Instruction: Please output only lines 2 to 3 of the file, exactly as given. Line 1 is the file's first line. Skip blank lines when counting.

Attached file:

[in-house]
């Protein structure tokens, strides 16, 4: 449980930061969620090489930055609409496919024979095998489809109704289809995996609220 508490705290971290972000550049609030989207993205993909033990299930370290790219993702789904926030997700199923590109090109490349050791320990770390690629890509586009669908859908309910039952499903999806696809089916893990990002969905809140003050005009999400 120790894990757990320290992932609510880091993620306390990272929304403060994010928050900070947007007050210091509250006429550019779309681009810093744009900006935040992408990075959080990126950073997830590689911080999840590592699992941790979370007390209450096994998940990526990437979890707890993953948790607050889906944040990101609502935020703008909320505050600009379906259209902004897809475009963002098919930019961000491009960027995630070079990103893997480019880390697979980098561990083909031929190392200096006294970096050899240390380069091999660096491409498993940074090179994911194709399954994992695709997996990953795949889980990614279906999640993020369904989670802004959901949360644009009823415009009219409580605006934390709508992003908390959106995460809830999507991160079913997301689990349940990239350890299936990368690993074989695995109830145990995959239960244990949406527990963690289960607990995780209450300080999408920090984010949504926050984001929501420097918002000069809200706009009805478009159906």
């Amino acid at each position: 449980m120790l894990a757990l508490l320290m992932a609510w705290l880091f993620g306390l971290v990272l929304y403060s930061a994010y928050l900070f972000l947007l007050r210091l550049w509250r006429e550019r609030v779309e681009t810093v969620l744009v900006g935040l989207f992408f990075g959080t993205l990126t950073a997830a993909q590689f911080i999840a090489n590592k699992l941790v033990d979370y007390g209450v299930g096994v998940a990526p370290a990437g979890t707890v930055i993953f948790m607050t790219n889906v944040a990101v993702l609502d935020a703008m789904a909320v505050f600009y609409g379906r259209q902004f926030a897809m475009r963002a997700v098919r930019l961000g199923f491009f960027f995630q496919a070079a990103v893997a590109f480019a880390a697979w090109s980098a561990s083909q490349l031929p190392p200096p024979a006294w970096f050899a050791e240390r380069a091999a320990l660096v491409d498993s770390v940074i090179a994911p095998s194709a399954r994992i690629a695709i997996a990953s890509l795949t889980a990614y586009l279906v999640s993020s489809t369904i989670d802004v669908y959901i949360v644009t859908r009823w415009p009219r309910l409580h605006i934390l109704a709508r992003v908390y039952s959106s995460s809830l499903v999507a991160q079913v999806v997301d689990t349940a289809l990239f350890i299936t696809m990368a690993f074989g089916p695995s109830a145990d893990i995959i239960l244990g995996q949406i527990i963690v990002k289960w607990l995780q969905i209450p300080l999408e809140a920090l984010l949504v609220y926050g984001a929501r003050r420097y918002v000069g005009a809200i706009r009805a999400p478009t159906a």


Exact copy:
């Protein structure tokens, strides 16, 4: 449980930061969620090489930055609409496919024979095998489809109704289809995996609220 508490705290971290972000550049609030989207993205993909033990299930370290790219993702789904926030997700199923590109090109490349050791320990770390690629890509586009669908859908309910039952499903999806696809089916893990990002969905809140003050005009999400 120790894990757990320290992932609510880091993620306390990272929304403060994010928050900070947007007050210091509250006429550019779309681009810093744009900006935040992408990075959080990126950073997830590689911080999840590592699992941790979370007390209450096994998940990526990437979890707890993953948790607050889906944040990101609502935020703008909320505050600009379906259209902004897809475009963002098919930019961000491009960027995630070079990103893997480019880390697979980098561990083909031929190392200096006294970096050899240390380069091999660096491409498993940074090179994911194709399954994992695709997996990953795949889980990614279906999640993020369904989670802004959901949360644009009823415009009219409580605006934390709508992003908390959106995460809830999507991160079913997301689990349940990239350890299936990368690993074989695995109830145990995959239960244990949406527990963690289960607990995780209450300080999408920090984010949504926050984001929501420097918002000069809200706009009805478009159906």
């Amino acid at each position: 449980m120790l894990a757990l508490l320290m992932a609510w705290l880091f993620g306390l971290v990272l929304y403060s930061a994010y928050l900070f972000l947007l007050r210091l550049w509250r006429e550019r609030v779309e681009t810093v969620l744009v900006g935040l989207f992408f990075g959080t993205l990126t950073a997830a993909q590689f911080i999840a090489n590592k699992l941790v033990d979370y007390g209450v299930g096994v998940a990526p370290a990437g979890t707890v930055i993953f948790m607050t790219n889906v944040a990101v993702l609502d935020a703008m789904a909320v505050f600009y609409g379906r259209q902004f926030a897809m475009r963002a997700v098919r930019l961000g199923f491009f960027f995630q496919a070079a990103v893997a590109f480019a880390a697979w090109s980098a561990s083909q490349l031929p190392p200096p024979a006294w970096f050899a050791e240390r380069a091999a320990l660096v491409d498993s770390v940074i090179a994911p095998s194709a399954r994992i690629a695709i997996a990953s890509l795949t889980a990614y586009l279906v999640s993020s489809t369904i989670d802004v669908y959901i949360v644009t859908r009823w415009p009219r309910l409580h605006i934390l109704a709508r992003v908390y039952s959106s995460s809830l499903v999507a991160q079913v999806v997301d689990t349940a289809l990239f350890i299936t696809m990368a690993f074989g089916p695995s109830a145990d893990i995959i239960l244990g995996q949406i527990i963690v990002k289960w607990l995780q969905i209450p300080l999408e809140a920090l984010l949504v609220y926050g984001a929501r003050r420097y918002v000069g005009a809200i706009r009805a999400p478009t159906a």